National center marks 30 years of helping Catholic laity

ROMEOVILLE, Ill. – For 30 years the Chicago-based National Center for the Laity has been helping lay Catholics respond to the Second Vatican Council’s call to them to change the world through their daily activities and regular responsibilities.

The center “is fairly small, but it’s been a light and voice for many years,” said John Hazard, a center board member. It has been implementing the ideas of Vatican II at a grass-roots level one person at a time, he said.

“There’s something like 2.6 billion Christians in the world. If every Christian was (adhering) to the values of the Gospel, this world would be a different world,” added Hazard, a member of St. Joseph Parish in Downers Grove, which is in the Joliet Diocese.

Vaile Scott, president of the National Center for the Laity, said that more than 40 years after the close of Vatican II in 1965 some are still waiting for the message of council documents to be implemented, especially the call for the church to look outward and the laity to bring the Gospel message to the world.

Instead, integrating the laity into the institutions of the Catholic Church has become the center of attention, said Scott in a telephone interview with the Catholic Explorer, Joliet’s diocesan newspaper.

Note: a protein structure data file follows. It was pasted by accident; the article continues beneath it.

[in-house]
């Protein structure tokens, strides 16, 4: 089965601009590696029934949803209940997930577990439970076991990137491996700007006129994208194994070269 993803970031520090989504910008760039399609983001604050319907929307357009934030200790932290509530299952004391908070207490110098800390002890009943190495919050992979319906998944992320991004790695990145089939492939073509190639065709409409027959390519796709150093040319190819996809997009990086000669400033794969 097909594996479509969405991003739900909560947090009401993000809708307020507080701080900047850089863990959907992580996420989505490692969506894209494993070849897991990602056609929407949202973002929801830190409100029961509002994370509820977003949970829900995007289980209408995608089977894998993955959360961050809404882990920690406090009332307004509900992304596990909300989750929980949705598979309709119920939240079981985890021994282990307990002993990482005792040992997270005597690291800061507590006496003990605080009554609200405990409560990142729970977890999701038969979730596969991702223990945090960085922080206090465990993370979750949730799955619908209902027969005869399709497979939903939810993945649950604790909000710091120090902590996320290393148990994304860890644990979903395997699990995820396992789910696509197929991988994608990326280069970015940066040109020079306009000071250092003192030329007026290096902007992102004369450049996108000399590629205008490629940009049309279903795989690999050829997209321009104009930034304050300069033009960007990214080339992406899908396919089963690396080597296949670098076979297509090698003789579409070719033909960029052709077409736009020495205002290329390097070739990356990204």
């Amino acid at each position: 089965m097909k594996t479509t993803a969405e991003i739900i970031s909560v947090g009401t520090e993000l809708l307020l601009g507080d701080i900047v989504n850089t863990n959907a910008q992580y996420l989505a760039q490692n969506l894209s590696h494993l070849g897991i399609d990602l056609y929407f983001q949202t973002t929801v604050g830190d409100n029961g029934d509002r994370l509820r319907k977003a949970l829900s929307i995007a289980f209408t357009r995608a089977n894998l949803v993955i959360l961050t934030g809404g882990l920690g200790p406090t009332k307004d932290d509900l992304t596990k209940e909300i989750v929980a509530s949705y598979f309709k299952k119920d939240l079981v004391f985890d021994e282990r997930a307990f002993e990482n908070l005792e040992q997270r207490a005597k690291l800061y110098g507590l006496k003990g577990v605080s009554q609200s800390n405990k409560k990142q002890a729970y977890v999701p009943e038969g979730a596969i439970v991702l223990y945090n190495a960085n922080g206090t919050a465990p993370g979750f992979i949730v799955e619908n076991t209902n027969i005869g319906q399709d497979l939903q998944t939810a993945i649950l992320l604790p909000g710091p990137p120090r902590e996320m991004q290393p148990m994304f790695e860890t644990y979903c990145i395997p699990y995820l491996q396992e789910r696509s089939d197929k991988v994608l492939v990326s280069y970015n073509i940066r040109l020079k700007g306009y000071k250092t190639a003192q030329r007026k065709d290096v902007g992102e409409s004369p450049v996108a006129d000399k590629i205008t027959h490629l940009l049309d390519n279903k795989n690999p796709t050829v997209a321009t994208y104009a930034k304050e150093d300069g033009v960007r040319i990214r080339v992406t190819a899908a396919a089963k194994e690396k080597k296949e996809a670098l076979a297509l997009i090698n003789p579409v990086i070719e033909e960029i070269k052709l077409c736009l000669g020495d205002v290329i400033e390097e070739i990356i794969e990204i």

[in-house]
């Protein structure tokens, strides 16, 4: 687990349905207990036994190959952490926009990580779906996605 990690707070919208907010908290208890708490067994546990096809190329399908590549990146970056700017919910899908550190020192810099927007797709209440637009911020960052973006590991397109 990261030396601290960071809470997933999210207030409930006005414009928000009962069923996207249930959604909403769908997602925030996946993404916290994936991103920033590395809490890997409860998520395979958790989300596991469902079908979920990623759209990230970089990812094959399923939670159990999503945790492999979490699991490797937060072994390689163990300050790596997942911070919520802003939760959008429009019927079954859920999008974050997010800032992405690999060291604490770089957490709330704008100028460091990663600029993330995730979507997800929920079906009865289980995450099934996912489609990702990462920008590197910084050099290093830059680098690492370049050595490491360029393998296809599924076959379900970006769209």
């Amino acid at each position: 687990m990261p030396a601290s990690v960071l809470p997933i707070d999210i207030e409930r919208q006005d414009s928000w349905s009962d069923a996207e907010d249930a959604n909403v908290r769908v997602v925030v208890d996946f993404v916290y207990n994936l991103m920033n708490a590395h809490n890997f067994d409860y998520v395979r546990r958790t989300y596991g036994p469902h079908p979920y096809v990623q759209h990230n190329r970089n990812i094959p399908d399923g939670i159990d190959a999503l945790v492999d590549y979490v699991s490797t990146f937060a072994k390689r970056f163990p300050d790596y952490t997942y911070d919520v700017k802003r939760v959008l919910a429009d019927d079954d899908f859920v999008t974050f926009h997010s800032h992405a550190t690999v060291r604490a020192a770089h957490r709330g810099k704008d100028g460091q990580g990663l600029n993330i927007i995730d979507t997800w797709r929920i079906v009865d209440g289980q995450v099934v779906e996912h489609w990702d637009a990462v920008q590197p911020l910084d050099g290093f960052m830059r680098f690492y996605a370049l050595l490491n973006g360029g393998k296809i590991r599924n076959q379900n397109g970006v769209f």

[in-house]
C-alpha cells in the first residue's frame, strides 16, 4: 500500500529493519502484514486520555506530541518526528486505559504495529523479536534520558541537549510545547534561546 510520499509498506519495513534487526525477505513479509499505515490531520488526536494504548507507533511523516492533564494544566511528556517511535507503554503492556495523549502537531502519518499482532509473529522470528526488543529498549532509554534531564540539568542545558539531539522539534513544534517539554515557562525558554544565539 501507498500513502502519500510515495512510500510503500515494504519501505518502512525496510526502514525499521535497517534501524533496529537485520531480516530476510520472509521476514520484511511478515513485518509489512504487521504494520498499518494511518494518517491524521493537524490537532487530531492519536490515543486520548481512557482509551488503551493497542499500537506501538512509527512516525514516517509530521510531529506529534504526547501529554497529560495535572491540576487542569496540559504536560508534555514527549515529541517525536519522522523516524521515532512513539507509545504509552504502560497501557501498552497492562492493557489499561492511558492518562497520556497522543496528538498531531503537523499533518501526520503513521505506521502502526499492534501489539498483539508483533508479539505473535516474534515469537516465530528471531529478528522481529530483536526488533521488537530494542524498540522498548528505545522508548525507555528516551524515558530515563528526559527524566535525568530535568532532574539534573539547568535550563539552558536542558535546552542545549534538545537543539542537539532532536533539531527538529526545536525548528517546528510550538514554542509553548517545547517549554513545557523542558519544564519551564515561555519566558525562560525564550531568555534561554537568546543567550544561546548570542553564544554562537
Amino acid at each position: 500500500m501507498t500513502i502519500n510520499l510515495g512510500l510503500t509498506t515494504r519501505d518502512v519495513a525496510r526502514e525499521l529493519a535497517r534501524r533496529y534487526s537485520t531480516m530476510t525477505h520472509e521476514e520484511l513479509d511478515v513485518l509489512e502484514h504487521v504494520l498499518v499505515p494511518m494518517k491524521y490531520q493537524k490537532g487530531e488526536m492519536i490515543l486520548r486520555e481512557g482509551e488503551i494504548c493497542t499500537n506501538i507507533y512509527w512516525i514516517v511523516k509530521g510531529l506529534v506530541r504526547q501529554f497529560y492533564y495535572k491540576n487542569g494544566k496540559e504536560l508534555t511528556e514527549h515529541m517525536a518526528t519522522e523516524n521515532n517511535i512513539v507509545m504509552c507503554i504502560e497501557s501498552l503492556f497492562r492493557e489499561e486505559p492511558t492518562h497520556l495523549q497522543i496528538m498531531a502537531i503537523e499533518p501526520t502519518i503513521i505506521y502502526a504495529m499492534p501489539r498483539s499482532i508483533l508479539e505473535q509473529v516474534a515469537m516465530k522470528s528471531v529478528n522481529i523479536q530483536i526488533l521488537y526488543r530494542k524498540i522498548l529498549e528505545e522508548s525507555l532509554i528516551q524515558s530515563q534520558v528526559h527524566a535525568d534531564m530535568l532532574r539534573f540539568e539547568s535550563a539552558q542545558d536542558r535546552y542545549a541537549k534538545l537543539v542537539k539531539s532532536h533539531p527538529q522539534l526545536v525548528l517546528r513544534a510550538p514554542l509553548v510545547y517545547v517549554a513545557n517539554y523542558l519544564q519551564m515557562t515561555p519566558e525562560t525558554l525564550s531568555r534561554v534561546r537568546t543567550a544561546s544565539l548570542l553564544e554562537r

Hazard said the faith community’s role is to support individual Catholics in carrying their faith beyond the church walls and into their everyday lives.

“A parish exists to provide Catholics with the pastoral care needed to enable them to undertake the task of evangelization,” Hazard said.

That vision calls on parish ministries to become true support groups, said Bill Droel, another center board member and a pastoral associate at Sacred Heart Parish in Palos Hills.

They should sustain laypeople working in their families, professions and communities to promote the Gospel, he said, and should include those who work for justice by changing internal workplace policies on labor practices.

“We’re going to lose an entire generation of people if they don’t realize their vocation is in the workplace,” Droel said.

Over the last three decades, the National Center for the Laity has developed into a network of support for those who have embraced the concepts of Vatican II, he added. A newsletter Droel edits links together more than 3,200 people in the United States and abroad.

The center also has become a recognized resource for research on the topic of church, world and society. Droel said individuals and organizations consult the organization on various matters of poverty, justice, family and labor.

Editor’s Note: More information about the National Center for the Laity is available online at

Catholic Review

Catholic Review

The Catholic Review is the official publication of the Archdiocese of Baltimore.